Innovative polymer thin films for power electronics
Published : 30 April 2019
Power electronics require the development of smaller and smaller devices that can withstand high currents and high voltages (> 500 V). In particular, the production of high-voltage thin capacitors (300 µm thick) requires the use of dielectric materials with a high breakdown field. This field has been explored for more than 10 years within the passive components laboratory at LETI. The main approach is the reduction of the capacitor sizes by increasing the dielectric constant of the materials, this often being done to the detriment of the breakdown field. The emergence of new markets, such as batteries for electric vehicles, is now pushing developments towards the use of dielectrics with lower dielectric constants but high breakdown field. Ceramics capacitors already exist and meet the specifications for high voltage applications but their size remains a disadvantage for their integration in high-performance circuits. A promising alternative is the use of polymers that can answer to the main challenges: reduction of the thickness by thin film deposition and resistance to high voltages.
The objective of this thesis is to develop, with techniques compatible with the semiconductor industry, polymer thin films capable of withstanding voltages of several hundred volts, to characterize them and to correlate their properties (including breakdown field and permittivity) to the composition and structure of the materials. Chemical Vapor Deposition (CVD) techniques will be favored because they allow conformal deposition of thin insulating layers in 3D structures. This work will take advantages of the solid expertise already acquired by CEA-LETI on the development of thin polymer films by innovative filament-assisted CVD techniques (such as iCVD). The thesis work will include the definition and selection of precursors compatible with the thin film deposition technique and the optimization of the deposition process to obtain materials that can sustain high voltages. The materials will be characterized using a wide range of physico-chemical characterization techniques (ellipsometry, FTIR, AFM, ToF-SIMS, XPS, …). A second part of the work will include the integration of materials in electronic devices and electrical tests of these components in order to highlight the relationships between the characteristics of dielectrics (including the breakdown field) and the microstructure of the polymers. This thesis may also lead to the identification of failure mechanisms in these materials.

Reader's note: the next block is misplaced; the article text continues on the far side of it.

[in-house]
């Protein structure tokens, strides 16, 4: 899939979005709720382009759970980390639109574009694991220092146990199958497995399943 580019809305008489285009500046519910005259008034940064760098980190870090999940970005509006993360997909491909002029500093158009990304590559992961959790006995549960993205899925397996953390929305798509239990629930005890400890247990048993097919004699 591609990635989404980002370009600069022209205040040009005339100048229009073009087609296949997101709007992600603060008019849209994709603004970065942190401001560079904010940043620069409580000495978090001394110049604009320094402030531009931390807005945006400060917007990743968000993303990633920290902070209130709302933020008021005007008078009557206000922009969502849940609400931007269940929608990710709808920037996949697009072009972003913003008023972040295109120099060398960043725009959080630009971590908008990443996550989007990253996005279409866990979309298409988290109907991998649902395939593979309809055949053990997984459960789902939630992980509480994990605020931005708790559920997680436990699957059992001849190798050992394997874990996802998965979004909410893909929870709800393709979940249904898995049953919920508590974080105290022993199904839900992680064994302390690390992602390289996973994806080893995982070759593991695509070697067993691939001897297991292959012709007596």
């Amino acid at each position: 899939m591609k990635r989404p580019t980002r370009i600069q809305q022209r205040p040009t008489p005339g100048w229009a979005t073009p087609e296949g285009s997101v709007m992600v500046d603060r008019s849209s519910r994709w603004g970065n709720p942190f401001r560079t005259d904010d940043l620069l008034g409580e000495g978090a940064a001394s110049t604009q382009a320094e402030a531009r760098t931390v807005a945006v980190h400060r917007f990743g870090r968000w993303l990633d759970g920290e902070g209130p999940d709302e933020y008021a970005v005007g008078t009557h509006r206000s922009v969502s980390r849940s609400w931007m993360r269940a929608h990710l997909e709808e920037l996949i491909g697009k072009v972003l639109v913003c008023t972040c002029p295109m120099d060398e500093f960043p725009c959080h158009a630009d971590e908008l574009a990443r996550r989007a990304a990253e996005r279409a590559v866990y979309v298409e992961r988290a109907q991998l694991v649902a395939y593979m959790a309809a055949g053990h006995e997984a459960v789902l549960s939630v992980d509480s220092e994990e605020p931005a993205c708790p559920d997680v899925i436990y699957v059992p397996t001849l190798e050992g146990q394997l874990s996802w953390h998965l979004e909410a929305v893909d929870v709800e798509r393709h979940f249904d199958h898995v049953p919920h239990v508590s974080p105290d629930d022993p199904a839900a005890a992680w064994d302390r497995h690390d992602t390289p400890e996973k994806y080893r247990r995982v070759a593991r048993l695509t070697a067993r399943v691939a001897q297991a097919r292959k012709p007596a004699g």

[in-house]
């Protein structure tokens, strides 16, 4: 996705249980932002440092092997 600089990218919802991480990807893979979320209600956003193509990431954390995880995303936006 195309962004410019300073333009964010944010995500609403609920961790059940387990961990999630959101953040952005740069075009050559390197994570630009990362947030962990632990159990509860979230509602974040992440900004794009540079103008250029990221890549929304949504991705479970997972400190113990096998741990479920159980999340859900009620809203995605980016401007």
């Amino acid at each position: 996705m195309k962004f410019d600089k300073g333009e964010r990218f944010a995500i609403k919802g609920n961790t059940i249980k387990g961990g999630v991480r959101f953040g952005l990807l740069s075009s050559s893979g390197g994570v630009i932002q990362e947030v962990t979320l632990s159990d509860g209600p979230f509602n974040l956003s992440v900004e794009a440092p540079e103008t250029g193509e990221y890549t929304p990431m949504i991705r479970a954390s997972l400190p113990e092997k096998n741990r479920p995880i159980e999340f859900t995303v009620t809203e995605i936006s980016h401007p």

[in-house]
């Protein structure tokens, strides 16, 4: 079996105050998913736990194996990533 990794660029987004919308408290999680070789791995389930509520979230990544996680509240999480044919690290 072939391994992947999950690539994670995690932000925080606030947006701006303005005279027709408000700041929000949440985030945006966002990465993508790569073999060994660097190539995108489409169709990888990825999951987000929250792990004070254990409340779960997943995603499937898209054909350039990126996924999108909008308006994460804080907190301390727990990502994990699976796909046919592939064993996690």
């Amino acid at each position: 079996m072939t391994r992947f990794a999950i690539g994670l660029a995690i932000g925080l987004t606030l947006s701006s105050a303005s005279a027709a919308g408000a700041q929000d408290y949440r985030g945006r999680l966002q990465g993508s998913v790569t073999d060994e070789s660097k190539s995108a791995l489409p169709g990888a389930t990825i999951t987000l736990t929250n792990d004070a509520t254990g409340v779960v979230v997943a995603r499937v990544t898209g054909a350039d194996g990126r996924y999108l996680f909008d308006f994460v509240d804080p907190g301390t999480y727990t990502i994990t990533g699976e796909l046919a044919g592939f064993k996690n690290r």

This work will be carried out as part of a collaboration between the department of technology platforms and the RF components laboratory of the devices department. Thin film deposition and some characterizations will be carried out in a clean room. The fine characterizations will be carried out in collaboration with experts in materials characterization (nano-characterization platform) and with specialists in the electrical characterization of passive components.